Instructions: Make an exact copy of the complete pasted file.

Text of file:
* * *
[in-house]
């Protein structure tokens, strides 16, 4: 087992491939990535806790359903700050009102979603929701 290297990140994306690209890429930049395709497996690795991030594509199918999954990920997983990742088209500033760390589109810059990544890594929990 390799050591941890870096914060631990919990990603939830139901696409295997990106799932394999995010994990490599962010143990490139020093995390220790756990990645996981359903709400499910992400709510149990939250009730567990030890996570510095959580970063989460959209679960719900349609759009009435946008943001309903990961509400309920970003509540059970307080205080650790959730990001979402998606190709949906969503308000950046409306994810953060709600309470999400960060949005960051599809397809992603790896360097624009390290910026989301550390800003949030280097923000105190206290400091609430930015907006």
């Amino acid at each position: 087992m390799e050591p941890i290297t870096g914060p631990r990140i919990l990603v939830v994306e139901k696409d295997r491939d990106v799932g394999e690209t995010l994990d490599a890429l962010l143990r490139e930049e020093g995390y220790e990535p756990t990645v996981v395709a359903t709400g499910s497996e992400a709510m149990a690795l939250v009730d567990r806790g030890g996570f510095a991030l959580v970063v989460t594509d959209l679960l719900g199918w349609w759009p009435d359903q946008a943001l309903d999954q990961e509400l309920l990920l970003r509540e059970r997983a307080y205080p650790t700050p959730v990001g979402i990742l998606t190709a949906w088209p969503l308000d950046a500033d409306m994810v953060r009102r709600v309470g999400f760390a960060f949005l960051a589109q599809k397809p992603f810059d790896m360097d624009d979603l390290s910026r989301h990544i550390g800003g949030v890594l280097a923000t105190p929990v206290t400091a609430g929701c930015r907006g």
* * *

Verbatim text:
[in-house]
């Protein structure tokens, strides 16, 4: 087992491939990535806790359903700050009102979603929701 290297990140994306690209890429930049395709497996690795991030594509199918999954990920997983990742088209500033760390589109810059990544890594929990 390799050591941890870096914060631990919990990603939830139901696409295997990106799932394999995010994990490599962010143990490139020093995390220790756990990645996981359903709400499910992400709510149990939250009730567990030890996570510095959580970063989460959209679960719900349609759009009435946008943001309903990961509400309920970003509540059970307080205080650790959730990001979402998606190709949906969503308000950046409306994810953060709600309470999400960060949005960051599809397809992603790896360097624009390290910026989301550390800003949030280097923000105190206290400091609430930015907006």
């Amino acid at each position: 087992m390799e050591p941890i290297t870096g914060p631990r990140i919990l990603v939830v994306e139901k696409d295997r491939d990106v799932g394999e690209t995010l994990d490599a890429l962010l143990r490139e930049e020093g995390y220790e990535p756990t990645v996981v395709a359903t709400g499910s497996e992400a709510m149990a690795l939250v009730d567990r806790g030890g996570f510095a991030l959580v970063v989460t594509d959209l679960l719900g199918w349609w759009p009435d359903q946008a943001l309903d999954q990961e509400l309920l990920l970003r509540e059970r997983a307080y205080p650790t700050p959730v990001g979402i990742l998606t190709a949906w088209p969503l308000d950046a500033d409306m994810v953060r009102r709600v309470g999400f760390a960060f949005l960051a589109q599809k397809p992603f810059d790896m360097d624009d979603l390290s910026r989301h990544i550390g800003g949030v890594l280097a923000t105190p929990v206290t400091a609430g929701c930015r907006g």